Pu-erh is spelled in various distinctive ways, including Pu erh, puerh, puer, pu’er, and pu er. In Cantonese, Pu-erh passes by the name of bo nay, which can likewise be spelled po lei or po lai. Pu-erh is named after Pu er district in Yunnan region, where this style of tea started. It is still delivered only in Yunnan region. Puerh is become just in a specific district, Yunnan region of China, and is created from a specific extensive leafed cultivar of the tea plant, however maybe more imperatively than these elements, it is one of only a handful couple of kinds of tea that is matured or post-aged. In China, these teas are called hei cha, which means dark tea (not the same as what westerners call dark tea, which is called red tea in China). This means the tea is put away for drawn out stretches of time after it is created, and permitted to age, and probably enhance in season, much similarly a fine wine ages. Legitimately matured teas, similar to matured wine, can bring a high market value, making these teas a decent venture for the individuals who know how to distinguish quality clumps of tea and store them appropriately.
Sheng or crude Puerh is a green tea, and, truly, was the main type of puerh tea that was initially delivered. Sheng Pu-erh has a tendency to be to a great degree solid in flavor and fragrance, to the point where numerous individuals would even say it is obnoxious or even undrinkable. This quality of flavor and smell enables the tea to hold delightful and fragrant characteristics as it ages. After some time, the tea turns out to be all the more smooth in general qualities, and creates one of a kind natural fragrances that were absent in the first, un-matured tea. Shu, or ready Pu-erh, is an advanced creation, created as a methods for bypassing the tedious (and in this way costly) maturing process, trying to all the more rapidly deliver tea that looked like matured sheng Puerh. A significant part of the Puerh that is generally accessible in western nations is of the shu or aged assortment. On the off chance that a tea organization markets Pu-erh tea and does not make the refinement amongst sheng and shu, or crude and aged, it is likely that they are offering the shu or aged tea.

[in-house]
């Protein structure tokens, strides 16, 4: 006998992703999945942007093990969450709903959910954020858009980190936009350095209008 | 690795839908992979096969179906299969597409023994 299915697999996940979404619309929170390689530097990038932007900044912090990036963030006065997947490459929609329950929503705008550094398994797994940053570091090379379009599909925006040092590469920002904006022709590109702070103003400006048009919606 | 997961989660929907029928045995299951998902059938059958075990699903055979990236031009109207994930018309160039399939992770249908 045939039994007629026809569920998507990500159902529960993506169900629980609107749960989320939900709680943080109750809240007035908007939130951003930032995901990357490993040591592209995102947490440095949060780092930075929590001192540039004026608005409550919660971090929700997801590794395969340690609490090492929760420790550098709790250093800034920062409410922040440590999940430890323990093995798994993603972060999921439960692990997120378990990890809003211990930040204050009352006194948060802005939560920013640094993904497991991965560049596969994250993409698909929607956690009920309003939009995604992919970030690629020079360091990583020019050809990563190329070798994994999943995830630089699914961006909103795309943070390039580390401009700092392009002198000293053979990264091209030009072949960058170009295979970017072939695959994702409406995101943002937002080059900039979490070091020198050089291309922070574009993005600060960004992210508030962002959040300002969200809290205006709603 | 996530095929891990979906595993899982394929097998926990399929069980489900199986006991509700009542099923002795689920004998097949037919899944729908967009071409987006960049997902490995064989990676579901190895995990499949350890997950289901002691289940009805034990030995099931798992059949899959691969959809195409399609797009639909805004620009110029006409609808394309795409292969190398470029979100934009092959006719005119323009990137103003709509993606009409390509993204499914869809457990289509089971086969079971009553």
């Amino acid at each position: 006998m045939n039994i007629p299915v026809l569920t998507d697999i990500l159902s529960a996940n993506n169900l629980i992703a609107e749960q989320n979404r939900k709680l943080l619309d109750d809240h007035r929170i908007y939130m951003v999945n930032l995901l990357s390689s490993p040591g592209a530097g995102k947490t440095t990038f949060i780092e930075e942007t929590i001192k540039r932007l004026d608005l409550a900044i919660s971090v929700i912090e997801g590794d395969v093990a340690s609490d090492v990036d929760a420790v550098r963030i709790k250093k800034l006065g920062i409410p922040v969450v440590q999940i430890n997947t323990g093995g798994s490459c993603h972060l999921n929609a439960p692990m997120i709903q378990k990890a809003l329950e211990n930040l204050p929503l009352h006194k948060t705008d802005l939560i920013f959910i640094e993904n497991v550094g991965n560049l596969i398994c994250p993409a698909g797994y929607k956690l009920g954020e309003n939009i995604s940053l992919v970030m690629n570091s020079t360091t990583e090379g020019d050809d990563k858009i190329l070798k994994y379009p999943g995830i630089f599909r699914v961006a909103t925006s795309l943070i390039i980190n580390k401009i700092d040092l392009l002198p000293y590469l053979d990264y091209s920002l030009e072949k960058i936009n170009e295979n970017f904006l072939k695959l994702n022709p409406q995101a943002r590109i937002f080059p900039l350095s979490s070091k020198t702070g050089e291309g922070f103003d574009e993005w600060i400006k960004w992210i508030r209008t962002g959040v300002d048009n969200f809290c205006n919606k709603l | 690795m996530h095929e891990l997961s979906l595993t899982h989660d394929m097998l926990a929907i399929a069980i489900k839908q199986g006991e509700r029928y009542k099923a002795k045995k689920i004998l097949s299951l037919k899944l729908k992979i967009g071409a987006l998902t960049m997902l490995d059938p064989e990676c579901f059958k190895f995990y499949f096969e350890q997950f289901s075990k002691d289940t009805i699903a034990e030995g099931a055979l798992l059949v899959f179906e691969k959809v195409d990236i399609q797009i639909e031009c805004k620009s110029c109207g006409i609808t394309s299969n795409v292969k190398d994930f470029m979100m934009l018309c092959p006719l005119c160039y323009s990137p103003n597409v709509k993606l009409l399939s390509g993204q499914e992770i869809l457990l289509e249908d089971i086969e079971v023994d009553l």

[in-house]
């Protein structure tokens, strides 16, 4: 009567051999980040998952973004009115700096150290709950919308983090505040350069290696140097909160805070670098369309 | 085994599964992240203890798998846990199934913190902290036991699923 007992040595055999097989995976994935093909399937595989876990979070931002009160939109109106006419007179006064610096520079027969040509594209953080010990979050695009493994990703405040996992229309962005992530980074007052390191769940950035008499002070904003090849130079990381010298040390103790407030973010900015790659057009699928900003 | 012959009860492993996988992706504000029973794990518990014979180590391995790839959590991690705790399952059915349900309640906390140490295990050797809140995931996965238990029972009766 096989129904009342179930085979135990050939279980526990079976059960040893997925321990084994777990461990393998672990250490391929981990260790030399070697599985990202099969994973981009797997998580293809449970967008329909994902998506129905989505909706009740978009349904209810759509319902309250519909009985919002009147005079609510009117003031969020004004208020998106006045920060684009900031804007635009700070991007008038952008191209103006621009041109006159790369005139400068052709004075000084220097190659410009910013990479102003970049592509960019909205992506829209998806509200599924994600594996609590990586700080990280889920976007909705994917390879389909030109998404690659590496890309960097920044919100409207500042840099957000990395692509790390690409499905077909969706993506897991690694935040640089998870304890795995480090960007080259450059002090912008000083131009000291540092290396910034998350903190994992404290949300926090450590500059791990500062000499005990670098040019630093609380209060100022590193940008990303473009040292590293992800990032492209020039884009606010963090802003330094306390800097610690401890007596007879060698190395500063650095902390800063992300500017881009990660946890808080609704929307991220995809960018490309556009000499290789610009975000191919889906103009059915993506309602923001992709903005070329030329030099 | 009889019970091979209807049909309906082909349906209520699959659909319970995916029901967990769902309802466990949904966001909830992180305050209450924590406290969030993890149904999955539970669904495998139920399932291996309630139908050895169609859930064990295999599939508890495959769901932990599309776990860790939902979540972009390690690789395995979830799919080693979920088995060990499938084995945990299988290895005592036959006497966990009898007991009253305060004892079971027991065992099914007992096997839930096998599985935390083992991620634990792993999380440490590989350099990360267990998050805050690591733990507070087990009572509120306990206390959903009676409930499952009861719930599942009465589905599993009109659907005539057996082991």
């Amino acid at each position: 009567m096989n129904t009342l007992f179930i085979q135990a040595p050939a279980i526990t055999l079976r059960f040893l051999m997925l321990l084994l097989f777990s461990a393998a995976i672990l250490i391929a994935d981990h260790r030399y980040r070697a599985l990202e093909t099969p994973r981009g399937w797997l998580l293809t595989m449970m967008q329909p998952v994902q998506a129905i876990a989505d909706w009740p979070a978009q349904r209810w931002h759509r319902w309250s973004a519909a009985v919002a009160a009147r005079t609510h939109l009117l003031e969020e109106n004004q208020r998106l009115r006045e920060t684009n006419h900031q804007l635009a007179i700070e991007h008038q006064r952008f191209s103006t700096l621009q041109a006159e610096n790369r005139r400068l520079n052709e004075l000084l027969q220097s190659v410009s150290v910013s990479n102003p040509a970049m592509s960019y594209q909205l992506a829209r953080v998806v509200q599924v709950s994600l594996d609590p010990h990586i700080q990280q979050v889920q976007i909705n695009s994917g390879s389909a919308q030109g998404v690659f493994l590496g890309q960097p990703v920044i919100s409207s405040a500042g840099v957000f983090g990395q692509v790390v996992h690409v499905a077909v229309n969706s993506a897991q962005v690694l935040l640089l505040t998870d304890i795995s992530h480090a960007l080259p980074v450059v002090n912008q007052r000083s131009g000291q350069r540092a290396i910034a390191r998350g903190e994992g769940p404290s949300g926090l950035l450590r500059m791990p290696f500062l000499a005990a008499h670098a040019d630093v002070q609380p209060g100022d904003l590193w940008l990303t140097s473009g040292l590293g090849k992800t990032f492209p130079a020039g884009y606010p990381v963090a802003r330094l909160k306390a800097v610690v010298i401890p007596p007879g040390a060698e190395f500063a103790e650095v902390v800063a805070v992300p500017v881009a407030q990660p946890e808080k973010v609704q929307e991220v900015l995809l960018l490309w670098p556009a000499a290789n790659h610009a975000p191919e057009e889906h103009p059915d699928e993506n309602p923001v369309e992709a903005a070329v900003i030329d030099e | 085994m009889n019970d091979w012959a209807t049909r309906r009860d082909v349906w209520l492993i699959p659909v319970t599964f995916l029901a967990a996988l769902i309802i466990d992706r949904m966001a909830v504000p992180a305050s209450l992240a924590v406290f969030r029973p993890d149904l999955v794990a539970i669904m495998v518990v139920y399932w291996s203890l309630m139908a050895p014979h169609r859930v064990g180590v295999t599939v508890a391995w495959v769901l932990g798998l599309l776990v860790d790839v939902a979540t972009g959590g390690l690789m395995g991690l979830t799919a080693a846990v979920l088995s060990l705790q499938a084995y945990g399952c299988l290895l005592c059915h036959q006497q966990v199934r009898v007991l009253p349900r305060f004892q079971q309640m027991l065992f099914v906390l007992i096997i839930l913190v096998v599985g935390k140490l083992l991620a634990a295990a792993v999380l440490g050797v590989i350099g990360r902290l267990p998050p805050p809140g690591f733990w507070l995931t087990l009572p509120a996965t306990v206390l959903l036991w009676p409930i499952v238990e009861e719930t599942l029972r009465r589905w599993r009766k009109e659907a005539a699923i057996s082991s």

Despite the fact that Pu-erh tea is accessible in free leaf frame, as a general rule, the tea is packed into different shapes. This is done entirely for down to earth reasons: the pressure encourages the vehicle, putting away, and maturing of the tea. The tea can be squeezed into a wide range of shapes, the most well-known of which are a bing, which means a plate or cake, or a tuo cha, which means a bowl shape, or blocks. These packed shapes change broadly in measure, extending from substantial 500 gram sizes down to singular scaled down tuo-cha’s which are reasonable for fermenting a solitary container or pot of tea. With the exception of the single-serving sizes, these packed teas must be broken separated utilizing a blade before fermenting. Not at all like most free leaf tea, which is best put away in a water/air proof compartment, far from light, Pu-erh is best put away in a permeable holder where it is presented to some wind stream. Like all tea, it is best to store the tea far from light, and in light of the fact that it is presented to air, it is best to store it in a region where it is separated from different smells. Be that as it may, now and then Pu-erh is intentionally presented to different smells to aroma the tea as it ages. For instance, natural product, regularly an orange or pomelo, can be burrowed out and loaded with free leaf tea, which is then permitted to age, going up against the citrus fragrance.